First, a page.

Last night I had an awful experience of sensory overload which triggered of my aphasia, we went to the LiverpoolPhilharmonic call for their spirit of Christmas concert, tradition for us , it meant a lot to me because I felt it was something I was getting back after the stroke. At the interval we went to the bar for a glass of wine, it was absolutely packed and the noise was unbearable , After about 5 minutes all Icould hear was a cacophony of noise, it was frightening I couldn’t speak, icould t hear anything that made sense,it was awful, I did t recover my speech until 1am this morning. I have woken up withSF this morning and my speech is a bit slower, so plenty of rest today. I am sure many of you will have experienced this sensory overload, I would be grateful for your comments, Lyn x
Hi Lyn poor you , must have been very scary. Definitely rest all day today and take it easy tomorrow as well. Some of these things are just a bit too much. On Thursday I did over 18,000 steps on a long walk with a friend. I then did a bit of shopping. I did a few more chores yesterday then went to friends for drinks. We stayed too late. We find our Christmas food shop early, I didn’t have enough sleep and ended up dropping the cafetière with some coffee still in it. Wife wasn’t impressed ?
ive just done too much and I am knackered now.
I was advised by my consultant, actually it was more of an instruction, no alcohol at all. I’ve pretty much obeyed that apart from the occasional half of a weak session ale.
Hope you feel better soon
All sounds to me as typical of stroke recovery. I must say that you had an extreme case and perhaps you need to slow down. Let the recovery come to you slowly. It took you 25 years to learn how your own body works, so having to relearn is going to take time.
Your post describes aphasia very well indeed.
My problem was that my brain had forgotten how to deal with an echo. So whenever i went to anything that used a PA system or microphone, then I just disintegrated. I didnt know why. One day I worked out it was the PA system and from that realization my brain started to cope. I quickly then grasped it was echos and now I am OK.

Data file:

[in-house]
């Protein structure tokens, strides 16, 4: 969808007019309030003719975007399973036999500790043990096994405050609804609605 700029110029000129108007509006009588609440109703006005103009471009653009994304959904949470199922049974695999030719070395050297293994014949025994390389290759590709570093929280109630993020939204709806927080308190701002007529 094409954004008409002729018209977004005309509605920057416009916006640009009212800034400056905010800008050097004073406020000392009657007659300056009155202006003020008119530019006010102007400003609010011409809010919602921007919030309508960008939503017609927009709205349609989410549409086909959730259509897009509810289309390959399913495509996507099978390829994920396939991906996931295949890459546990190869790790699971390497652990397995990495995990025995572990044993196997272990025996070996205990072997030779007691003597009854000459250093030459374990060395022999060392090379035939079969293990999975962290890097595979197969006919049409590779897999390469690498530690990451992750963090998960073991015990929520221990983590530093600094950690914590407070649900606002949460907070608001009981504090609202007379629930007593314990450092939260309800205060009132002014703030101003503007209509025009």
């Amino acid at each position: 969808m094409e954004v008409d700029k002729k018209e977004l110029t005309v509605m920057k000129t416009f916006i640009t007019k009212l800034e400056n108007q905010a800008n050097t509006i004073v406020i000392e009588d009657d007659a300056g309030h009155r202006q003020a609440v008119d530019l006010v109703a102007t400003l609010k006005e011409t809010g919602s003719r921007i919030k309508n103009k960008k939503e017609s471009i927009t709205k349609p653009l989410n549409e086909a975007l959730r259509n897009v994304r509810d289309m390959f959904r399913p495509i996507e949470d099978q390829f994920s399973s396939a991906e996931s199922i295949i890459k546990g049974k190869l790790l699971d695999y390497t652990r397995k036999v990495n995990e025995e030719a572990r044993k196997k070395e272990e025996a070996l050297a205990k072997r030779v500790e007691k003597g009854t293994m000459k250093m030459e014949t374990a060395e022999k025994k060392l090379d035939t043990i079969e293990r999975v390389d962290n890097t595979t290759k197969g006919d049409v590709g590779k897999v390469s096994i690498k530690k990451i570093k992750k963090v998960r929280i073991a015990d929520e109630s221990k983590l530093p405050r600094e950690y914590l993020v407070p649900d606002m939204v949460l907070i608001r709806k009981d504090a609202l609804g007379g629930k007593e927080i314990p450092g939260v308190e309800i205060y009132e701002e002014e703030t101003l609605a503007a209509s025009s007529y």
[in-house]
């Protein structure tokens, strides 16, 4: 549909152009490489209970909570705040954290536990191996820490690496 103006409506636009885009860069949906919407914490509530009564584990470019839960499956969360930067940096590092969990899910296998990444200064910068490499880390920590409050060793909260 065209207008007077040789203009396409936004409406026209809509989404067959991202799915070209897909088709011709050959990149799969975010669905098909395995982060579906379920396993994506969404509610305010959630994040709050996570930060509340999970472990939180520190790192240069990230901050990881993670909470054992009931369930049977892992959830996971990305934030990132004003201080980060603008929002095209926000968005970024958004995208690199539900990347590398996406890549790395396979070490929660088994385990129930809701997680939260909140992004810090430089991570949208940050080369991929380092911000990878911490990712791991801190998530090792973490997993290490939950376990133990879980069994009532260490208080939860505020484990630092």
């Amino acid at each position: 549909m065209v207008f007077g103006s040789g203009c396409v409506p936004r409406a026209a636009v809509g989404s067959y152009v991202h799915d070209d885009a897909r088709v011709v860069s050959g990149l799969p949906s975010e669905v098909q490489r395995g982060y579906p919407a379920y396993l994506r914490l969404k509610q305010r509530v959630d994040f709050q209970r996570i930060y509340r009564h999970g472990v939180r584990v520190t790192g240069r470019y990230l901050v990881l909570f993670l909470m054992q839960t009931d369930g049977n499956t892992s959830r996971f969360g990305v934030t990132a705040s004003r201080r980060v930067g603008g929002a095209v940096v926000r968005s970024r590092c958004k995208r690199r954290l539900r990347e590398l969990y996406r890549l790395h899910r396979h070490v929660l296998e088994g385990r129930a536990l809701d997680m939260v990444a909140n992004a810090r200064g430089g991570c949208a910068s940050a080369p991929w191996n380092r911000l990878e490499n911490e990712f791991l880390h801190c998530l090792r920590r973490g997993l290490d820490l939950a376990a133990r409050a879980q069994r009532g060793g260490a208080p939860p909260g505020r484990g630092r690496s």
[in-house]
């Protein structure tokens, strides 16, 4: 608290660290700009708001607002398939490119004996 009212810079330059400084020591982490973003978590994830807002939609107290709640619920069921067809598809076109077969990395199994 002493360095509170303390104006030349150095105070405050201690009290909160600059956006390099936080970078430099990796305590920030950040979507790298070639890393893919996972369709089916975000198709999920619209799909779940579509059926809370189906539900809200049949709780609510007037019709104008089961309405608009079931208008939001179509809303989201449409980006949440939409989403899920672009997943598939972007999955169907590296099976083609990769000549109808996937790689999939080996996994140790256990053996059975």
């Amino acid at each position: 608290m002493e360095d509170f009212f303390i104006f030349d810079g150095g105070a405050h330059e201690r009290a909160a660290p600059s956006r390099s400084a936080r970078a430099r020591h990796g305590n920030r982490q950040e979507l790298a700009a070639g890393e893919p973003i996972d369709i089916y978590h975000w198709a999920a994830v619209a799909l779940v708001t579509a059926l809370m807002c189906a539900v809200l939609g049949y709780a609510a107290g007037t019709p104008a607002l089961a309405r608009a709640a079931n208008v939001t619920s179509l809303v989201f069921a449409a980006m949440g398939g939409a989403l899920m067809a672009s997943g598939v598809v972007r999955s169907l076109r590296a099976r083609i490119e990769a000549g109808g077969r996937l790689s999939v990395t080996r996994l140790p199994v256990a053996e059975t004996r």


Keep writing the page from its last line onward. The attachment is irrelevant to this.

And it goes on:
Everthing does improve. We have to continually try with recovery but not do it too fast. Shame no one knows what "too fast" or "continually try" actually are. We have to learn ourselves. We are all different and no two strokes are the same. But we share many common features from which we camn get good ideas.
I do like the fact that Sandy has pointed out that SF affects the next day and then the day after that.
bless you all
Thank you Sandy, hope you and your wife have a lovely Christmas, Lyn x
Thank you Colin , it really does help to share and know that others understand . A very happy Christmas to you and your family. Lyn x
Merry Christmas Lyn and to your family as well.
Lets stay strong for 2019
we went with friends to a concert our neighbours daughter was in. I could feel the tension in John. It wasn’t long after his Stroke. At the interval we left for home even though we’d arranged to give our friends a lift. Facially, John looks perfectly normal and he was embarrassed. Our friends were lovely though. It took him a few days to recover.
Hello Veronica , thank you, yes it it is only 3 months for me, so that may have contributed, a very happy Christmas to you and John , Lyn x
We've all been there, and it's hellishly scary the first time it happens, you just think "It's another stroke", but the brain is just crying out for rest. Most of us recognise the signs now, and take prompt action. The trouble is, it can be unpredictable, and sometimes things you think will be tricky, pass by without incident, and then something less significant can prove a problem. What an exciting challenge!! Keep on trucking xx